April 30, 2014

Horse 1664 - On Faith

There was a famous defamation case heard before Justice Frederick "Fatty" Bacon in 1823 of Pot vs Kettle. In this case, the court heard how Pot had made accusations as to the nature of Kettle's colour. The court found that Pot however, was precisely the same colour.
I make mention of Pot vs Kettle because in a number of discussions that I've had (both in the real word and on the internet), people who often purport to have no religion will criticise those who do; despite the fact that it's relatively easy to prove that everyone does in fact have their own religion (see Horse 1219) because everyone has their own belief set; thus functionally fulfilling the very requirements of what religion actually is.
One thing that comes up quite frequently (and which needs to be pointed out because of the internal logical fallacy) is the fact that because everyone has a belief set, they also have a some degree of faith which stems from that.

What is faith though?

The word "faith" comes to us via the Latin "fidus" and means confidence in a thing or person. The Oxford English Dictionary clarifies this with the opening definition of "reliance or trust". The Latin word still finds its way into modern usage with the words "fiduciary" and "fiducial" which imply a degree of trust in the legal or monetary instrument in question.
Yet people without "faith" or at least who claim to be without faith, very much demonstrate and often quite vociferously, they they do in fact have confidence in and rely upon things which make up their belief structure.

Take for instance the concept of a theory in science. A theory in science is a method of collecting a series of ideas and combining them into a coherent picture. "Theoria" in Green roughly means "to look at" or "to contemplate".

If we were to look at for example The Big Bang Theory which first gained credence in the 1910s, following the work of Vesto Slipher and Carl Wilhelm Wirtz, it is a working model for explaining the observations which scientists were making.

The standard Big Bang model tells us that the Universe exploded out of an infinitely dense point, or singularity. But nobody knows what would have triggered this outburst: the known laws of physics cannot tell us what happened at that moment.
“For all physicists know, dragons could have come flying out of the singularity,” says Niayesh Afshordi, an astrophysicist at the Perimeter Institute for Theoretical Physics in Waterloo, Canada.
It is also difficult to explain how a violent Big Bang would have left behind a Universe that has an almost completely uniform temperature, because there does not seem to have been enough time since the birth of the cosmos for it to have reached temperature equilibrium.
- Nature, Sep 2013

Never mind the fact that we don't actually know where 95% of the mass of the universe is, or even as Stephen Hawking suggested in "A Brief History Of Time" that there might not even be a quantum singularity because space-time might be shaped entirely differently.
Richard Feynman proposed a theory which posits that there might only be a single electron in the entire universe and quantum mechanics itself has some interesting things in calculus which don't really care what the age of the universe actually is. The calculus works equally well if the universe is 15 billion or 190 billion years old, 10 minutes old, 17000 years old, 4 seconds old, minus 350 trillion years old... what the heck are you supposed to rely on when observational science and calculus can't give you an answer?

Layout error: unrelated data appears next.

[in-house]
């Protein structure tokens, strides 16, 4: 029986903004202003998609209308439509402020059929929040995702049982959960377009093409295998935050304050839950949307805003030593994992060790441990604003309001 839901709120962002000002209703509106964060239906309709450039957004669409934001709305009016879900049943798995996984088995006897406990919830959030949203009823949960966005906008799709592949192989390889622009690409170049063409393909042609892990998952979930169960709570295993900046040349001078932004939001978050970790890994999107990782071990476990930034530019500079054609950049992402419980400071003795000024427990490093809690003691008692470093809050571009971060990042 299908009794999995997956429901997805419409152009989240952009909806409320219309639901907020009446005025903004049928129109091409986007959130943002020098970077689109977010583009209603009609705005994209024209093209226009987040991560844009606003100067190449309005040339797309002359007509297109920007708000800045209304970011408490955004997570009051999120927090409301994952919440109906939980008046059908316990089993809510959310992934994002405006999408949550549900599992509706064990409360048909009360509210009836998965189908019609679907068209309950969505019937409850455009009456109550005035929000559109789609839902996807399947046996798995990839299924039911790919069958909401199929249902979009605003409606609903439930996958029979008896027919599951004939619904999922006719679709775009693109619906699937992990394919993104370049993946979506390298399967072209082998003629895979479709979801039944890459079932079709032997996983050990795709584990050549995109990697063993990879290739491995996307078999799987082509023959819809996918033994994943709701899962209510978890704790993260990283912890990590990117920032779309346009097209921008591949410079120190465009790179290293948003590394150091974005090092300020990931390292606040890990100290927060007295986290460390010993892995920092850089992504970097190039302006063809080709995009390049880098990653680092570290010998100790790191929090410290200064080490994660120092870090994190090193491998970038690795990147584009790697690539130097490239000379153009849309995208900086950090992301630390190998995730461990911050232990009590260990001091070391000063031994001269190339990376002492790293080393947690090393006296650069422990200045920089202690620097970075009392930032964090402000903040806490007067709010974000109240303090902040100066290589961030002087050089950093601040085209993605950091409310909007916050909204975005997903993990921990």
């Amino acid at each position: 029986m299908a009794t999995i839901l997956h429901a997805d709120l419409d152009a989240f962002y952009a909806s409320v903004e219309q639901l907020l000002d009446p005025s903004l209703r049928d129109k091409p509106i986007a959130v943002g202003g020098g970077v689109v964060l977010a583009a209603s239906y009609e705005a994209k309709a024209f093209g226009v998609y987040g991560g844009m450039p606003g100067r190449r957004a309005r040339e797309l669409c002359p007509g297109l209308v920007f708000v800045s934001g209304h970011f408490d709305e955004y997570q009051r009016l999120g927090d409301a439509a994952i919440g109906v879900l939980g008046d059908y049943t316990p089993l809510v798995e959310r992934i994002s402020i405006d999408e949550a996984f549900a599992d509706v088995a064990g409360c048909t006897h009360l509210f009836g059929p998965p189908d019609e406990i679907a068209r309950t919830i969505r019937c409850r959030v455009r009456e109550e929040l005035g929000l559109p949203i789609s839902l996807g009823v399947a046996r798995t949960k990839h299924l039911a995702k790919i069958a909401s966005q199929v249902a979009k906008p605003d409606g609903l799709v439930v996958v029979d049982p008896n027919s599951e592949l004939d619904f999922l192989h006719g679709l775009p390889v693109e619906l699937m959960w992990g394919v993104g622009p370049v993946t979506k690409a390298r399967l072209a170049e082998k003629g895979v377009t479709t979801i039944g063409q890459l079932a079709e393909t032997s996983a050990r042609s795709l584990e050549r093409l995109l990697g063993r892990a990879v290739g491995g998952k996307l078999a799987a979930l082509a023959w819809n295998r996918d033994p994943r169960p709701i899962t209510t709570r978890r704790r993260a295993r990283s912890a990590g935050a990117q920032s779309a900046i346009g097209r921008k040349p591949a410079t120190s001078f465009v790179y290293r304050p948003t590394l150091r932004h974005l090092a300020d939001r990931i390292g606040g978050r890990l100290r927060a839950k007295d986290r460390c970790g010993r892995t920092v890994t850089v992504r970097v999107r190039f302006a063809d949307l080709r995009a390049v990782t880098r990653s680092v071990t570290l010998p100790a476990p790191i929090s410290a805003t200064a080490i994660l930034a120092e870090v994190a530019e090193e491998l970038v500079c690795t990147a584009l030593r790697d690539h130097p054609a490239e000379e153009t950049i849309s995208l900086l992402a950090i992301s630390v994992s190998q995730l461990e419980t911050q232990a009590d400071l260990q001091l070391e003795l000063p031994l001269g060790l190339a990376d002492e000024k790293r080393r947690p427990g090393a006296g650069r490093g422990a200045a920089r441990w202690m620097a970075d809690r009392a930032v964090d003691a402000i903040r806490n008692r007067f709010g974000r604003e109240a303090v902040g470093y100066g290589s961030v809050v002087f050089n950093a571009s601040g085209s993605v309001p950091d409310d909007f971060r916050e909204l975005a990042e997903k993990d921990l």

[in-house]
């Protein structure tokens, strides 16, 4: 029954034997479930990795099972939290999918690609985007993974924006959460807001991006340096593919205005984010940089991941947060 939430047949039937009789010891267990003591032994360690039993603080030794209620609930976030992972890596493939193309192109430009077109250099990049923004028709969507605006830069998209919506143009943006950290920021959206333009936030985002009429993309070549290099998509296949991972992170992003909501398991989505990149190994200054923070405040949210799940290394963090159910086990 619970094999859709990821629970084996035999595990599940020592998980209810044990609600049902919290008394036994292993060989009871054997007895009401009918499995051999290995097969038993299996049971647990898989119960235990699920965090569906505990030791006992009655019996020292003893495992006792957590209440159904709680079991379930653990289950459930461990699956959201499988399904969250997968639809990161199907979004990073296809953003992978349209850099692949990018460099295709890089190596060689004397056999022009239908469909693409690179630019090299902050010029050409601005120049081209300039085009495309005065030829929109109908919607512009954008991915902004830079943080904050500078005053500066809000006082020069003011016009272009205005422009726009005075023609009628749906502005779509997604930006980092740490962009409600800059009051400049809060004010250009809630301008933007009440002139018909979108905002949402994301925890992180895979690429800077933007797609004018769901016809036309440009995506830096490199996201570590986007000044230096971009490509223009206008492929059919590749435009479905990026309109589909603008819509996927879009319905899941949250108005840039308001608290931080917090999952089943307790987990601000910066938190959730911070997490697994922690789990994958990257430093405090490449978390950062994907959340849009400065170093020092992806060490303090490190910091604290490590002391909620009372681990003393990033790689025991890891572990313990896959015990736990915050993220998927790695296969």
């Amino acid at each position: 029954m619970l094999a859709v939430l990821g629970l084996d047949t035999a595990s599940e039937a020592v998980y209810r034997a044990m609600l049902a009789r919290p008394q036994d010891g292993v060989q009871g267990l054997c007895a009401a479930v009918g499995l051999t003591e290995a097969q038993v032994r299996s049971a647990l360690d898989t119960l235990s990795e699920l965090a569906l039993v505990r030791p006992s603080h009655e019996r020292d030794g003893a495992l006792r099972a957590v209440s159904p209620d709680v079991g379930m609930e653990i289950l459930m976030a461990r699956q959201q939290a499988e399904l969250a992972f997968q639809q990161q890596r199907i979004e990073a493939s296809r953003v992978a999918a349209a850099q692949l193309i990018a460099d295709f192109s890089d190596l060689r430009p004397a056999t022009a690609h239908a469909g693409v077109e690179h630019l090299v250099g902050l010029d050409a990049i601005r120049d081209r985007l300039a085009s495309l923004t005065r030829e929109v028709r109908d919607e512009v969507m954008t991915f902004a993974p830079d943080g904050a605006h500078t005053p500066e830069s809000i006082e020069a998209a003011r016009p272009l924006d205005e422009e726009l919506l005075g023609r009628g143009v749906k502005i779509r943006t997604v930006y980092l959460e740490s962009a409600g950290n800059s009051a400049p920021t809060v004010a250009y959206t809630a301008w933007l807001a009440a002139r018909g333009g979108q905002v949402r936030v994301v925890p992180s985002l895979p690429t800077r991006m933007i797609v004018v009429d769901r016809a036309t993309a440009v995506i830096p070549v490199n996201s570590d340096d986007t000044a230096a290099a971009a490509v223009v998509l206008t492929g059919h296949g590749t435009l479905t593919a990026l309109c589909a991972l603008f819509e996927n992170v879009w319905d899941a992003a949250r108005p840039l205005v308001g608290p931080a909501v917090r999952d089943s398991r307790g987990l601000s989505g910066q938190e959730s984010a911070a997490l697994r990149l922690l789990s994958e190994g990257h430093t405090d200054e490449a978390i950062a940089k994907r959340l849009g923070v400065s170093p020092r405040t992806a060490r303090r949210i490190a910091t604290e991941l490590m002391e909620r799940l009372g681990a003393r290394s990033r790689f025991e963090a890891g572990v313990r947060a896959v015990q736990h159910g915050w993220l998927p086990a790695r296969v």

I mean that's quite a of things to be taking on "blind faith"; especially when a lot of people who have confidence in science generally, can't even explain mathematics like trigonometry or basic calculus and still think digital watches are a pretty neat idea.

Since science itself (which is from the Latin "scientia" or "knowledge") is about the acquisition of knowledge and there is so much of it missing, then theories which have to be developed are only best estimations at drawing up a model and explanation of what can be seen. If the information is incomplete then the confidence in science is based on in part, the unknown and may in fact be wrong.
Science forms theories and then discards them regularly. No-one believes in alchemy, phlogiston or even that atoms are indivisible any more. The average life of a scientific theory works out to be about 200 years; so when people tell me that they don't have faith, I seriously call into question why?

Curiously, the word  πιστις (pistis) in the Greek; as it is used in the Bible, is used at least four ways: as a form of mental acceptance, a degree of submission, a confidence in a thing and as a point of understanding something. The way we use the word "faith" in English, points to only one or maybe two of those. If anything, it suggests that English is less versatile at displaying various shades of meaning.

Now faith is confidence in what we hope for and assurance about what we do not see.
- Hebrews 11:1

Yet faith is the pragmatic assumption and expectation of that which we haven't seen but are convinced of.
- Hebrews 11:1 (Rollo's on the run translation)

I don't think that faith specifically belongs to people who have a "religious" inclination. The most general definition of faith is the pragmatic assumption and expectation of something. If we scoot right back to the beginning of this, we can not escape the fact that faith is confidence in a thing or person.
It seems to me that people who claim to be completely devoid of faith are either liars, ignorant or delusional and do so from some other motive; mostly I would assume because they want to claim some sort of moral superiority.
That in particularly seems very strange to me, if you claim to be without faith at all.

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